Much “hoo-ha” about mixed prayer
As much as I love my wife, I’m very happy to not sit next to her at shul. And as much as I might like other people’s wives (as people), I’m equally content to not sit with them at prayer time either. It’s bad enough that I can feel my own wife’s judgement burning at the back of my neck when my behaviour starts to stray during services, I can’t imagine being told to keep the noise down by people I’m not married to.
Which makes it difficult for me to understand the “hoo-ha” that has continued to plague the egalitarian section at the Western Wall.
The situation is so bad that this week, the Israeli government chose to ban any separations from being brought into the so-called mixed section at the Kotel. This followed an incident in which a few ultra-Orthodox members of the public attacked an American group who were celebrating Barmitzvahs and Batmitzvahs in blended company.
The behaviour of those objecting was objectionable. In the name of G-d Himself, they blew whistles and their noses to prevent the service from continuing. Some of them were no older than children themselves, which speaks volumes about lack of parenting. Considering their actions, perhaps praying under their mother’s watchful eye might have been just what they needed.
Several years ago, when this issue reared its traditional ugly head, I wrote an article for The Times of Israel in which I suggested that we have a greater chance of encouraging a person to be Shabbat observant by inviting them to dinner than by throwing stones at them. To my mind, if someone is allowed to talk to G-d in a way they’re comfortable with at the Western Wall, there’s a greater chance that conversations can be had and minds and hearts can be changed. Blowing whistles in their ears and ripping up their prayer books is unlikely to result in anything positive.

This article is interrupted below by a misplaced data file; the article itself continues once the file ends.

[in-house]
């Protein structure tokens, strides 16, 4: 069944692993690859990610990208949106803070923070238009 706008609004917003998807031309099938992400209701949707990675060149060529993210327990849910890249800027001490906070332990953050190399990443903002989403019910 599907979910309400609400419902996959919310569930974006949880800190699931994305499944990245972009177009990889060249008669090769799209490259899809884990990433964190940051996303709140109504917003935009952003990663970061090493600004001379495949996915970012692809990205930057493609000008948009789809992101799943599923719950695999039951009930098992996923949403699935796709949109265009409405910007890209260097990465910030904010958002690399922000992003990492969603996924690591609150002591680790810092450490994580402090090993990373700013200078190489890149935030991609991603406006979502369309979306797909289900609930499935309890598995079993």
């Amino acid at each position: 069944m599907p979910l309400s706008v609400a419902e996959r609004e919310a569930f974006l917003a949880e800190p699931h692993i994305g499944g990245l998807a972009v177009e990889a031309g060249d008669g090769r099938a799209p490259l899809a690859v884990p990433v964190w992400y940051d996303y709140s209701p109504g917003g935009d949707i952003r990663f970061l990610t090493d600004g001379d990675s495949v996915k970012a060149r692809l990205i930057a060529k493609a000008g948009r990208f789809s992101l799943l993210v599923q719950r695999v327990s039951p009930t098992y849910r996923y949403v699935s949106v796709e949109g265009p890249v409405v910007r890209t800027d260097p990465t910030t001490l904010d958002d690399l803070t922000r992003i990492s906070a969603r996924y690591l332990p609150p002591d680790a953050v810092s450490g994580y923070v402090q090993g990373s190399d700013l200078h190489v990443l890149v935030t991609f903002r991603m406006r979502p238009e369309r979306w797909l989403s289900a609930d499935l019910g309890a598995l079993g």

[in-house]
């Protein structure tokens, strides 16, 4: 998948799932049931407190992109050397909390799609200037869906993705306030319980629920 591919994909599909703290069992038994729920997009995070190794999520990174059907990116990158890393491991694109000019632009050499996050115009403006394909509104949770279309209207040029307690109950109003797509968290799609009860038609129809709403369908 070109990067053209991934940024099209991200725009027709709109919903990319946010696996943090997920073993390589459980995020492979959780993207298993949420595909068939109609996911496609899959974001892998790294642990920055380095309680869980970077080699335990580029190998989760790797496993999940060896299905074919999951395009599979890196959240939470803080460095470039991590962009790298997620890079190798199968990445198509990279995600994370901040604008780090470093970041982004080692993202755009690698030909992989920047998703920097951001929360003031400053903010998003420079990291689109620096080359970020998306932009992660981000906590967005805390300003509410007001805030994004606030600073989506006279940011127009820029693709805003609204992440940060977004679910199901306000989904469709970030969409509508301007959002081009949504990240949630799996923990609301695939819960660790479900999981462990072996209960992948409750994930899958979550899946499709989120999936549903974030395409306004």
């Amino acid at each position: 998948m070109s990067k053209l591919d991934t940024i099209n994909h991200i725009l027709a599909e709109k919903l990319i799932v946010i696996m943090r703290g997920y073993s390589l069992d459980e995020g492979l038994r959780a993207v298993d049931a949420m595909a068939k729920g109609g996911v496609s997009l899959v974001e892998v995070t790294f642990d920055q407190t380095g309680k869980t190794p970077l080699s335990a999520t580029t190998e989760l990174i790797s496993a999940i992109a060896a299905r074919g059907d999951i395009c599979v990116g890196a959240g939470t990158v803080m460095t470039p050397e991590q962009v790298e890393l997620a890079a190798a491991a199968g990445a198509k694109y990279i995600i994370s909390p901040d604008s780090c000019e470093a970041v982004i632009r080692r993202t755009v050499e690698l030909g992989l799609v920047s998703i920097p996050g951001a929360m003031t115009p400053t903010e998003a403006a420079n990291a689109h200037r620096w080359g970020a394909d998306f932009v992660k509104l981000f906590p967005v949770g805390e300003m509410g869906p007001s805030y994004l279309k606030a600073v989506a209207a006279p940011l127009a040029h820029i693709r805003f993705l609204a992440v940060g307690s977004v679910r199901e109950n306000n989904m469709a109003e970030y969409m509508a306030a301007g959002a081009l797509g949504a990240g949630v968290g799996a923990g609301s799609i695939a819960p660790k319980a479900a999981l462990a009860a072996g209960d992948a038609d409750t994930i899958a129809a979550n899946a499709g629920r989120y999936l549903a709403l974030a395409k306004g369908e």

The South African community, while wholly imperfect, is an excellent example of this. For years, traditional self-identifying Orthodox Jews drove to shul on Friday night. For the most part, the rabbis chose to not focus on this but rather to reinforce the positives of them being in shul rather than anywhere else. This resulted in generations of Jews who might not have attended synagogue being comfortable and familiar with it, rather than finding it alien.
This is partly the reason that South African Jewry has experienced a massive return to observant Judaism. Had people been insulted and demeaned, the result would probably have been very different.
The issue of a mechitza isn’t without emotional complexity. Even in Orthodox synagogues, the separation often represents areas of conflict and flashpoints that illustrate the tensions that exist in the community. And whereas once again South Africa hasn’t been forced to confront these challenges as other communities around the world have, they still need to be handled with empathy and sensitivity.
And with constant adherence to what G-d would expect from us.